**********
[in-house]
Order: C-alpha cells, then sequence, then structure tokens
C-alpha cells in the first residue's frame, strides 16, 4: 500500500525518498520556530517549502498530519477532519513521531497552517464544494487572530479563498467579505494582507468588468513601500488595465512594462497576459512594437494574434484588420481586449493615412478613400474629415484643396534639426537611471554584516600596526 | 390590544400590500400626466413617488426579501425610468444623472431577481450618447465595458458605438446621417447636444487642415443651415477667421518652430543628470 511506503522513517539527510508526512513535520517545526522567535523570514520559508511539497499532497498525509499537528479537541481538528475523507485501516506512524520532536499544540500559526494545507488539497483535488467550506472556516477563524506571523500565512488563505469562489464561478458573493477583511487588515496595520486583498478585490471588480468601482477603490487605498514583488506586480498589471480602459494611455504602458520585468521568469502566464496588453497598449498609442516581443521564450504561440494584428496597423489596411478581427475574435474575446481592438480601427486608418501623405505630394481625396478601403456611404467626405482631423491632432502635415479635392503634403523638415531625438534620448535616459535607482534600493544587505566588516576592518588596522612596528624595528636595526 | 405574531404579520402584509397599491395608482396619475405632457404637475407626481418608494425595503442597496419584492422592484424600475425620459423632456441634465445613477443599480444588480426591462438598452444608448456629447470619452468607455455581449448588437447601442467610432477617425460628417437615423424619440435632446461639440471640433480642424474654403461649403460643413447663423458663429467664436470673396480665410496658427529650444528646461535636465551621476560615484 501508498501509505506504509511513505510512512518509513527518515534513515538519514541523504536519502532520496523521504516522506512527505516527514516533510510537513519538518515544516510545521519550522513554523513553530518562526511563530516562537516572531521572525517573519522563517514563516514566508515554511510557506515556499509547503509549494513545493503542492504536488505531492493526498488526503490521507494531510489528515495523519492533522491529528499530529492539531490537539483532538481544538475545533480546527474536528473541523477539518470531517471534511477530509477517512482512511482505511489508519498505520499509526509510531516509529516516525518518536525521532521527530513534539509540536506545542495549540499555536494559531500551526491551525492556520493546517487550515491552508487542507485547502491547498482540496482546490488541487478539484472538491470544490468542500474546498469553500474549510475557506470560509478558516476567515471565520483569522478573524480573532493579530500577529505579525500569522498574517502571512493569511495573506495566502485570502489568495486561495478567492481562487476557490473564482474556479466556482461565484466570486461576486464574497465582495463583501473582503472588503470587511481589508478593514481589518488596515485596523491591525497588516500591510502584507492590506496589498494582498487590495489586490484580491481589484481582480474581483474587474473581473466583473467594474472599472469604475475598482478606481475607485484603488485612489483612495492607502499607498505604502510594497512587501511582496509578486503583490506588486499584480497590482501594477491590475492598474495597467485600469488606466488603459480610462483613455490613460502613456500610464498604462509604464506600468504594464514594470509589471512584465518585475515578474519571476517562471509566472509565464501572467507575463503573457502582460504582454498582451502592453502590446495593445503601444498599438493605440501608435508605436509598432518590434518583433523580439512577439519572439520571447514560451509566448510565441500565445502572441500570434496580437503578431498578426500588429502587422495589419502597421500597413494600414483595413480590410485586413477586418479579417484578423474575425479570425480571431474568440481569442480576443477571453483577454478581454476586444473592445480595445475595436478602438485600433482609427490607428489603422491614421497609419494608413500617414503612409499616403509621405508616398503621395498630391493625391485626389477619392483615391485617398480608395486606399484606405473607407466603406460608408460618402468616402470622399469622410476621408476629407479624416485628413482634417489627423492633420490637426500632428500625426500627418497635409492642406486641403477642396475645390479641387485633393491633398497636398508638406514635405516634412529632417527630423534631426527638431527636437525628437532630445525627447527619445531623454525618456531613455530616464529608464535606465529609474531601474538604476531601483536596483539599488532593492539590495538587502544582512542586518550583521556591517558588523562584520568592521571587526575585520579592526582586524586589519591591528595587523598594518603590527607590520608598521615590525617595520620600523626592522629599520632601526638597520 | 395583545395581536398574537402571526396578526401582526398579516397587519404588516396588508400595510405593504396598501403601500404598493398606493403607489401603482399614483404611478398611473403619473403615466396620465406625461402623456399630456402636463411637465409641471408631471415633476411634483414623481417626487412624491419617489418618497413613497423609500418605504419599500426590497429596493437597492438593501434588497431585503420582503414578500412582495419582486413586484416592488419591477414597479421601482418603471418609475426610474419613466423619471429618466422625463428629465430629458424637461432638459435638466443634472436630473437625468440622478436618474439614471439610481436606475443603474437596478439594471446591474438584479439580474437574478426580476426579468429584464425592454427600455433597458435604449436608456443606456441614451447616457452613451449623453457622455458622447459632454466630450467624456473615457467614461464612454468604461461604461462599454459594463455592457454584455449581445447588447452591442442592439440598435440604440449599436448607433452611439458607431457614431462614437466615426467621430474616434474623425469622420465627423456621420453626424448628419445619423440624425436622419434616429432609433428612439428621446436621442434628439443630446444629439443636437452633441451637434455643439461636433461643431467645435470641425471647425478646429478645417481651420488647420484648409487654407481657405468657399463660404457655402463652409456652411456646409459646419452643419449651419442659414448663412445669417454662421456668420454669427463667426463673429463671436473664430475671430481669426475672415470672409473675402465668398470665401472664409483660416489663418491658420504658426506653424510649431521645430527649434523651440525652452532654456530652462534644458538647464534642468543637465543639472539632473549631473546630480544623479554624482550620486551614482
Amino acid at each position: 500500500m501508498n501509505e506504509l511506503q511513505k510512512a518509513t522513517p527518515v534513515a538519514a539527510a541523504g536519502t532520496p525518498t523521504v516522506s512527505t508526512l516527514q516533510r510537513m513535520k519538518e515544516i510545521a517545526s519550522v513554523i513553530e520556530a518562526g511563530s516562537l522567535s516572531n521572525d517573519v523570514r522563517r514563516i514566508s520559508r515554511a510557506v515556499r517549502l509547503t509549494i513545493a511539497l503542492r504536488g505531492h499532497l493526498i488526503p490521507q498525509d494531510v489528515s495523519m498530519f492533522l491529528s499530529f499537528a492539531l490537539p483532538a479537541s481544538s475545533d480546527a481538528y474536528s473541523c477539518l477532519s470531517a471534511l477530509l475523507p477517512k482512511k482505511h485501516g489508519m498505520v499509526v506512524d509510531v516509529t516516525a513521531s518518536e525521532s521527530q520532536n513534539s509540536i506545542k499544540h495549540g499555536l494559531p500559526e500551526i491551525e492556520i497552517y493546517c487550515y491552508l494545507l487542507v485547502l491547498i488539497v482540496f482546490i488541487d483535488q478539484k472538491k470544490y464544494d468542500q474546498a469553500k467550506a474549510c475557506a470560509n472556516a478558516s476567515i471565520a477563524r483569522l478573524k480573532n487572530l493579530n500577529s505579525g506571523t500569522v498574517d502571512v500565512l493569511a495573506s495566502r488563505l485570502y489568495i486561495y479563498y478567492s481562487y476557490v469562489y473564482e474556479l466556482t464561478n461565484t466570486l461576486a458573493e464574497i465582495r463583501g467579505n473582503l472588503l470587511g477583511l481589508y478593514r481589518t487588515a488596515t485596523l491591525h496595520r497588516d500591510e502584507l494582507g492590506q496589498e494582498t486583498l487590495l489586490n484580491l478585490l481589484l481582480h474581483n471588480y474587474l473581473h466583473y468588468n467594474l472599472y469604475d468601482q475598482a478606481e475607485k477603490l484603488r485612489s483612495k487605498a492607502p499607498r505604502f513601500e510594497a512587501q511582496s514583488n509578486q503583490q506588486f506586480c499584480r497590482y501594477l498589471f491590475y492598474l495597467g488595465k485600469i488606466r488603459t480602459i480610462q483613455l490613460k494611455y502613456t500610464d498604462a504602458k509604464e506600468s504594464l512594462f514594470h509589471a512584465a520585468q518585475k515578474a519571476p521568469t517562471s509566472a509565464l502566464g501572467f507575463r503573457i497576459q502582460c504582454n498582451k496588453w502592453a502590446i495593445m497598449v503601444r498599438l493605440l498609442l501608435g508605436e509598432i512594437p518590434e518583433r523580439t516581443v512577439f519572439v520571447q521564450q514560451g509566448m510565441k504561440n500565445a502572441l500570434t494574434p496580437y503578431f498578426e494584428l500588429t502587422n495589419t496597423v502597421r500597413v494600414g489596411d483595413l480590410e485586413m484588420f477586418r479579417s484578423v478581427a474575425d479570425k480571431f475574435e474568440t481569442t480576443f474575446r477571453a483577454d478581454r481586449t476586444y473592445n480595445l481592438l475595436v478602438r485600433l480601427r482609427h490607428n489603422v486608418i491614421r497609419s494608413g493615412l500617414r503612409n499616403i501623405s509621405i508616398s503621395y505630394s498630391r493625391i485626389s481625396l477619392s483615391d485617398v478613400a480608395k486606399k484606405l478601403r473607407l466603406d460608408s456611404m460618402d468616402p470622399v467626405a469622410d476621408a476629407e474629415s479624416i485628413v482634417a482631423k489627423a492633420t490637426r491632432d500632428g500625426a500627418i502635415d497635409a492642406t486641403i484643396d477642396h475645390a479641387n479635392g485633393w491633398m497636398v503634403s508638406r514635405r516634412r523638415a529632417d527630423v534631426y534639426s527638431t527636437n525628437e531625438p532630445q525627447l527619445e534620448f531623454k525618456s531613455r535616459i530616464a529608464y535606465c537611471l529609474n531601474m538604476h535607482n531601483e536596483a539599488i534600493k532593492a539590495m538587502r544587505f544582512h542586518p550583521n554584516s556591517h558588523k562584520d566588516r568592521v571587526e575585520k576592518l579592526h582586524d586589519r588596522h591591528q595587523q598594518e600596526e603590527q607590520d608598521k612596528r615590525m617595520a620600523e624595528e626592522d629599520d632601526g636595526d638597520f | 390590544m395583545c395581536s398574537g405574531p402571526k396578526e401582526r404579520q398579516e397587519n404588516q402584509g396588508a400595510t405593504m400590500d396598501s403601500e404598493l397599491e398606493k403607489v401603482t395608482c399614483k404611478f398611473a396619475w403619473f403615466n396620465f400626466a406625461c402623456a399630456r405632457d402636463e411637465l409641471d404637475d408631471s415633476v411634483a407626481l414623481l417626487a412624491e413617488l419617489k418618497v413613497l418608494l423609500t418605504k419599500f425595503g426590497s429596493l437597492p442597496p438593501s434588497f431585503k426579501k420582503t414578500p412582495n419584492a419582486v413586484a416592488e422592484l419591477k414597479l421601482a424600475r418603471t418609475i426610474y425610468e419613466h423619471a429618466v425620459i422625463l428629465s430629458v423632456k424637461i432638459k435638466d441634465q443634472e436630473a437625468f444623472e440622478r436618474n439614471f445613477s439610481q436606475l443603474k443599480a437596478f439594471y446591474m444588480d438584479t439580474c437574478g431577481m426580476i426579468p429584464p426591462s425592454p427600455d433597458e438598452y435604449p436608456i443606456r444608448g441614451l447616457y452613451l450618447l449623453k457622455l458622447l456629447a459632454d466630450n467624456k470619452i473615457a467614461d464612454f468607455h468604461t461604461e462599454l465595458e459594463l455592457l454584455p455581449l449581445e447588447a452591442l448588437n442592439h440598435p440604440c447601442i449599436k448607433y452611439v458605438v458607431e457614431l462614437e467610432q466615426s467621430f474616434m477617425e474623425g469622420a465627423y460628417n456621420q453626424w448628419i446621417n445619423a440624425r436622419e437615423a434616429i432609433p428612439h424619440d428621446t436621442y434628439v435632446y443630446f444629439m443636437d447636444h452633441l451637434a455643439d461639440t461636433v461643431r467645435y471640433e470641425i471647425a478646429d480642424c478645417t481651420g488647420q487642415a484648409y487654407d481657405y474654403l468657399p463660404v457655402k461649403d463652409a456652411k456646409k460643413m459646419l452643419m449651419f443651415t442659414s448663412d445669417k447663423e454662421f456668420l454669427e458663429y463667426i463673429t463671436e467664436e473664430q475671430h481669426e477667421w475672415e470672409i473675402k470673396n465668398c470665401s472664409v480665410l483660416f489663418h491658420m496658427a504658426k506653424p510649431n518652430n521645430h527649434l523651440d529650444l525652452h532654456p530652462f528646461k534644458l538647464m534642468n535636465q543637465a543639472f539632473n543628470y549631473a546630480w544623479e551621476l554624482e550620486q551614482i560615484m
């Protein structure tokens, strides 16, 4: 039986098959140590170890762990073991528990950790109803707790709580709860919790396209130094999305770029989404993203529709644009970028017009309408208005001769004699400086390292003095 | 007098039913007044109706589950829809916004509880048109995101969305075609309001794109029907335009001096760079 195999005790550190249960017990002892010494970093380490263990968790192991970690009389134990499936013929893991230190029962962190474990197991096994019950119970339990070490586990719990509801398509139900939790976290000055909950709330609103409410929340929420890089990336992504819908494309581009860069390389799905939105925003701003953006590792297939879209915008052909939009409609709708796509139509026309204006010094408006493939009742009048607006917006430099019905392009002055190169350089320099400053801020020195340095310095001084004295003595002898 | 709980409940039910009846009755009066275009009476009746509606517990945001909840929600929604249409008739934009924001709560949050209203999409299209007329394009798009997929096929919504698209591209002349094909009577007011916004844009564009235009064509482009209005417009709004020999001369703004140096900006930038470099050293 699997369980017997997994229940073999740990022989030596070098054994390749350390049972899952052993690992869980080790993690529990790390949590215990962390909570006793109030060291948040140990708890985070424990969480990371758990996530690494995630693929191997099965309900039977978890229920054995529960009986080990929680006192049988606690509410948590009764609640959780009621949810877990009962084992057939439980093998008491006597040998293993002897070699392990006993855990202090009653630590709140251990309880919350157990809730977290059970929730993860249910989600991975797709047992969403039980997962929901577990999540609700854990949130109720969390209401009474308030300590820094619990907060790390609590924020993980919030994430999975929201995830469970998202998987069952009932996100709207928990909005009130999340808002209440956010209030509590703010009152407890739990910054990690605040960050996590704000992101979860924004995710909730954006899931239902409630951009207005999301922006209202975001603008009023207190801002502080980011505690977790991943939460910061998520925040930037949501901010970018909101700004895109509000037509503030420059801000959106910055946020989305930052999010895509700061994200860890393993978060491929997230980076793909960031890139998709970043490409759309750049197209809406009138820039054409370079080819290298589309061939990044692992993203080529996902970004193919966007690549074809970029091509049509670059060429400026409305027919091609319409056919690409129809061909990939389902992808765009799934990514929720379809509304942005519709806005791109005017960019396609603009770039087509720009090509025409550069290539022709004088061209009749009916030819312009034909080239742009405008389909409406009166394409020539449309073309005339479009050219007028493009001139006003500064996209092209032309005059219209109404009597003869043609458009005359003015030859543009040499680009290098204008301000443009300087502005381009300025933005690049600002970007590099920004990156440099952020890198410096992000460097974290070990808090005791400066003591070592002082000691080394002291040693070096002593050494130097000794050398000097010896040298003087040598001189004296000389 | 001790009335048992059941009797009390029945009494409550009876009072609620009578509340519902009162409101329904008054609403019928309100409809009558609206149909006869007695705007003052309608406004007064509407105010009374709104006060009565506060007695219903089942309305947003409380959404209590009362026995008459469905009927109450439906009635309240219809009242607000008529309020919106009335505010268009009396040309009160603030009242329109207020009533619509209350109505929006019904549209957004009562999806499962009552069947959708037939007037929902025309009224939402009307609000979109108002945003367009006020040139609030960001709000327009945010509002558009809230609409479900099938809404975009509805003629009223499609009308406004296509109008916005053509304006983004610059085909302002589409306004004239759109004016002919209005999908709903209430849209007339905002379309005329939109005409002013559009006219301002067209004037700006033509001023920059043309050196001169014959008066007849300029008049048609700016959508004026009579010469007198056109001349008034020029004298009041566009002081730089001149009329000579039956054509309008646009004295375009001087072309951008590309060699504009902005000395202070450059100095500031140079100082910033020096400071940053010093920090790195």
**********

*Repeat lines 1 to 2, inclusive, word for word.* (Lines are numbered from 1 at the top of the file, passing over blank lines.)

[in-house]
Order: C-alpha cells, then sequence, then structure tokens